|Meditations In An Emergency Ranked|
Just read through Meditations In An Emergency by Frank O'Hara a few times (a collection of poetry published in 1957 in the vein of Allen Ginsberg, Denise Levertov, etc.). Just thought I'd narrow it down to my 10 favorites. I'll try and offer up a little explanation for the rankings, but his stuff is very abstract and pretty hard to interpret, so some of this list is based solely on my enjoyment of how the words are placed together, not necessarily the meaning that they convey. Albums are digs. http://en.wikipedia.org/wiki/Frank_O'Hara#Poetry
For Grace, After a Party - The narrator is pondering why he keeps his feelings bottled up, but for some reason being in a strange setting incites anger from these emotions. And in the middle of the piece he's suddenly transported to a bed after a night of (presumably) lovemaking with the person who caused those feelings in the first place. However, after being asked if he would like his eggs a little differently today "they arrive [and] are just plain scrambled eggs". Perhaps this person wasn't all they were cracked up to be? It's also sequenced in a very intriguing way
Last Fair Deal Gone Down
To the Harbormaster - "I am always tying up and then deciding to depart". This one seems to very simply be about wanting very badly to connect with someone, but always having a force pushing against that desire. O'Hara also makes use of what I think is a very effective metaphor of being a Harbormaster never quite being able to cross the water to his destination.
The Weak and The Wounded
Blocks - An observation of different levels of life, and told in a very interesting way. The wordplay is really good, with great deliberation. And after decrying youth raised in a rich household (I think), has them "[growing] like giggling fir trees". Seems that he's pointing out that even though they are inherently worse as people, their economic situation grants them license for happiness (perhaps undeservedly).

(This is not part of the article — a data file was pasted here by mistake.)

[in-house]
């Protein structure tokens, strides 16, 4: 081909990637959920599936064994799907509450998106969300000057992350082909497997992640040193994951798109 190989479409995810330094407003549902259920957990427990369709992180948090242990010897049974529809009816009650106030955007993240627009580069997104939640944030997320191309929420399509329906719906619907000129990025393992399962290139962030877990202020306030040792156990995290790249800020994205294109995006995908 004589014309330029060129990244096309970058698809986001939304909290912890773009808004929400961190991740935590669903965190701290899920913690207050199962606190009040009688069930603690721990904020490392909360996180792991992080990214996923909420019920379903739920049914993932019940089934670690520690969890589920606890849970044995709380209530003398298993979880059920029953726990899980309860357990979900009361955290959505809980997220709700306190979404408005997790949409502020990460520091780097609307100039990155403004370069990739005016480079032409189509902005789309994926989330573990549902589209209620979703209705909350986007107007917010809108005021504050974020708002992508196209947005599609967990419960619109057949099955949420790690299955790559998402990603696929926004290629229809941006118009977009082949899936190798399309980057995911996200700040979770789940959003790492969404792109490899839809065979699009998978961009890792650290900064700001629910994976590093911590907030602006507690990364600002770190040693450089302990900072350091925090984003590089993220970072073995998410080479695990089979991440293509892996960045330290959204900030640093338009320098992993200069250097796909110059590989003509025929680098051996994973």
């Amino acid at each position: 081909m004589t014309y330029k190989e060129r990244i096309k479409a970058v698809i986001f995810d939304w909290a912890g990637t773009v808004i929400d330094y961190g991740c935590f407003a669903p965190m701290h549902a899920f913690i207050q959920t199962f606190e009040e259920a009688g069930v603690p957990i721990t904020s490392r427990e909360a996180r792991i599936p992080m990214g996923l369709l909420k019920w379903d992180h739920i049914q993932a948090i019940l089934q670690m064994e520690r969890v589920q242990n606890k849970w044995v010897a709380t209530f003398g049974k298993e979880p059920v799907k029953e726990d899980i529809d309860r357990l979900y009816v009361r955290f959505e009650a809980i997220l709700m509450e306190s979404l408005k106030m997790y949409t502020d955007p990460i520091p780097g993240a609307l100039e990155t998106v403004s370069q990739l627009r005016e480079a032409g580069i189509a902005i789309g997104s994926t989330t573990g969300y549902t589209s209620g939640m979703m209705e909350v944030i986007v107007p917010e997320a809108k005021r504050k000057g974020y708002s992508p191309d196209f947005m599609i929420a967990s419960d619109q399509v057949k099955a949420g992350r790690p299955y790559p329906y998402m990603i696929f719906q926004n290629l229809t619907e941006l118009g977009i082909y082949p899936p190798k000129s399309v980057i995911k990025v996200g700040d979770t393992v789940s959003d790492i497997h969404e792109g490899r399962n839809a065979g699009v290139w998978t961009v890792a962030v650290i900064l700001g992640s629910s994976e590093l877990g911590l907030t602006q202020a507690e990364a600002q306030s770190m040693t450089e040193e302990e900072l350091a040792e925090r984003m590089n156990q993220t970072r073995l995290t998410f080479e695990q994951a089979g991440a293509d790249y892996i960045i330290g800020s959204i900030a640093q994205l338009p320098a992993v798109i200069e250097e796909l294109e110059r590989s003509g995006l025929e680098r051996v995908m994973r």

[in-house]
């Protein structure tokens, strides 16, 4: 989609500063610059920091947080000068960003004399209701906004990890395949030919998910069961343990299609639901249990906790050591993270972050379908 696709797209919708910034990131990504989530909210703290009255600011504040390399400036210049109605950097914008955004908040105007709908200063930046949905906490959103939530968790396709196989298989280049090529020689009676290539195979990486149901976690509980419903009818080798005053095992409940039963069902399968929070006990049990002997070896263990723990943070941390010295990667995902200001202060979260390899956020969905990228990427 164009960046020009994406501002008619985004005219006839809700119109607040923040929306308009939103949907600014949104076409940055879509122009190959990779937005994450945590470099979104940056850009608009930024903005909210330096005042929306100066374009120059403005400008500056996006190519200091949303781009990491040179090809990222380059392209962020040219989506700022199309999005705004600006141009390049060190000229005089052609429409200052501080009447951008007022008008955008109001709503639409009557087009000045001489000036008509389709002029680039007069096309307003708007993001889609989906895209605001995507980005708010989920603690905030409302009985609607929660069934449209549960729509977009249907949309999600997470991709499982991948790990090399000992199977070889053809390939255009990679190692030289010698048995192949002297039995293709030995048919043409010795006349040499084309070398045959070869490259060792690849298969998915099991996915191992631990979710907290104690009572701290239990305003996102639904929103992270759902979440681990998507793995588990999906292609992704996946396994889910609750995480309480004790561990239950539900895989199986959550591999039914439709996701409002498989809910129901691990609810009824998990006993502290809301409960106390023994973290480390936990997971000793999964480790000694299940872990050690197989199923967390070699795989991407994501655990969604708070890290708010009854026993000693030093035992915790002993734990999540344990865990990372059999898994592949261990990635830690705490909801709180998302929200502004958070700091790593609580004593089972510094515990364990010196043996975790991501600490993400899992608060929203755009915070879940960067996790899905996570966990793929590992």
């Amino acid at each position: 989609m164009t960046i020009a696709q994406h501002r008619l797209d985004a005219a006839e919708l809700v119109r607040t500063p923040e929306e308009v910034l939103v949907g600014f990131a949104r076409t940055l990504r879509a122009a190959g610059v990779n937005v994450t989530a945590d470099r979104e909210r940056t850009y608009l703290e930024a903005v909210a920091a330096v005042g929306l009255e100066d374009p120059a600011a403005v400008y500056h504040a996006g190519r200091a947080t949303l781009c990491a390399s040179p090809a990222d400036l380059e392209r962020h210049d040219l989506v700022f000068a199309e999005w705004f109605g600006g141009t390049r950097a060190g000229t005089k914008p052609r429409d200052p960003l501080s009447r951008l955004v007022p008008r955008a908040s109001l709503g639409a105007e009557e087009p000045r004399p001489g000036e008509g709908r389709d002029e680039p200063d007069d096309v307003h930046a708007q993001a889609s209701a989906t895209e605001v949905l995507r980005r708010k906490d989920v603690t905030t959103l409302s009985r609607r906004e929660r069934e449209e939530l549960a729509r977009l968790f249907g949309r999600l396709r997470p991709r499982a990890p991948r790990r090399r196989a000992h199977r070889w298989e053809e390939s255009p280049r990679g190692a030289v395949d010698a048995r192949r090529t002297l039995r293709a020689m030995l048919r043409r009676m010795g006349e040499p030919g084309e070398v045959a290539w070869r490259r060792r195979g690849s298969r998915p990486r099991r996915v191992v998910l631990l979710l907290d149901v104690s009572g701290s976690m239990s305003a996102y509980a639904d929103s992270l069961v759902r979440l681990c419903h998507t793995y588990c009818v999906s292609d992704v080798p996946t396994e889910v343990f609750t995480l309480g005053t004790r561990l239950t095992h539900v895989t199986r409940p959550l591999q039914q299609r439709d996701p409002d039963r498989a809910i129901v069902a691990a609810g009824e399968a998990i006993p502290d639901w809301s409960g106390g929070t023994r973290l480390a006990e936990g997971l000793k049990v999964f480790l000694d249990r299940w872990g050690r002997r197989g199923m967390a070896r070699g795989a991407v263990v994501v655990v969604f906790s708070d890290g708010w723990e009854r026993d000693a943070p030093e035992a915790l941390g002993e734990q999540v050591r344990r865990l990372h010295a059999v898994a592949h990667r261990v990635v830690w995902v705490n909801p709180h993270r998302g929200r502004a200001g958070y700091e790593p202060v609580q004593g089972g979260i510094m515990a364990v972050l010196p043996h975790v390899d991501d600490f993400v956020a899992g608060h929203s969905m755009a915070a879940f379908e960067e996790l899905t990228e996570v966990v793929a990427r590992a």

The Hunter - The imagery in this one is magnificent. You really feel as if you're right beside this hunter as he chases the chamois. It takes a sharp turn at the end though as he thinks that "[He has] come to rule" the forest, and this causes the chamois to immediately come out and humiliate the Hunter, maybe for his naivete in thinking he could rule the forest. I'm not sure how they did it but it obviously worked.
Radio - This one basically hits home because for 3 1/2 stanzas O'Hara just complains that there's nothing on the radio. I feel ya Frank.
|6||Bohren & Der Club Of Gore|
Meditations In An Emergency - This one covers a lot of territory, from only wanting boundless love, to finding the city more comforting than the country, but I mainly like it because it's just so easy to read. Everything melds together perfectly, and even though I'm still trying to delineate what all happens, it's just fun to read.
|7||The Mothers of Invention|
On Rachmaninoff's Birthday - Just an ode to how important the works of Rachmaninoff were to him. It feels very sincere, from the bottom of O'Hara's heart.
Defenders of the Faith
River - Never has the tide washing over a person seemed so important. O'Hara takes a seemingly simple event and turns it into a very beautiful piece of literature.
Romanze, or The Music Students - This one's sort off ironic in that music appears to be (mentally) transporting the students to a happier, care-free, Hawaii, but when they are awoken from this apparent trance, everything becomes again the snowy wasteland of Ann Arbor at their Conservatory. Odd that the very thing they are dreading to study provides them relief.
Les Etiquettes jaunes - The most whimsical and light-hearted of the whole book, as the narrator simply thinks of scolding a leaf for falling in Autumn, but doesn't have the courage to actually tell the leaf... It's laughable, but memorable.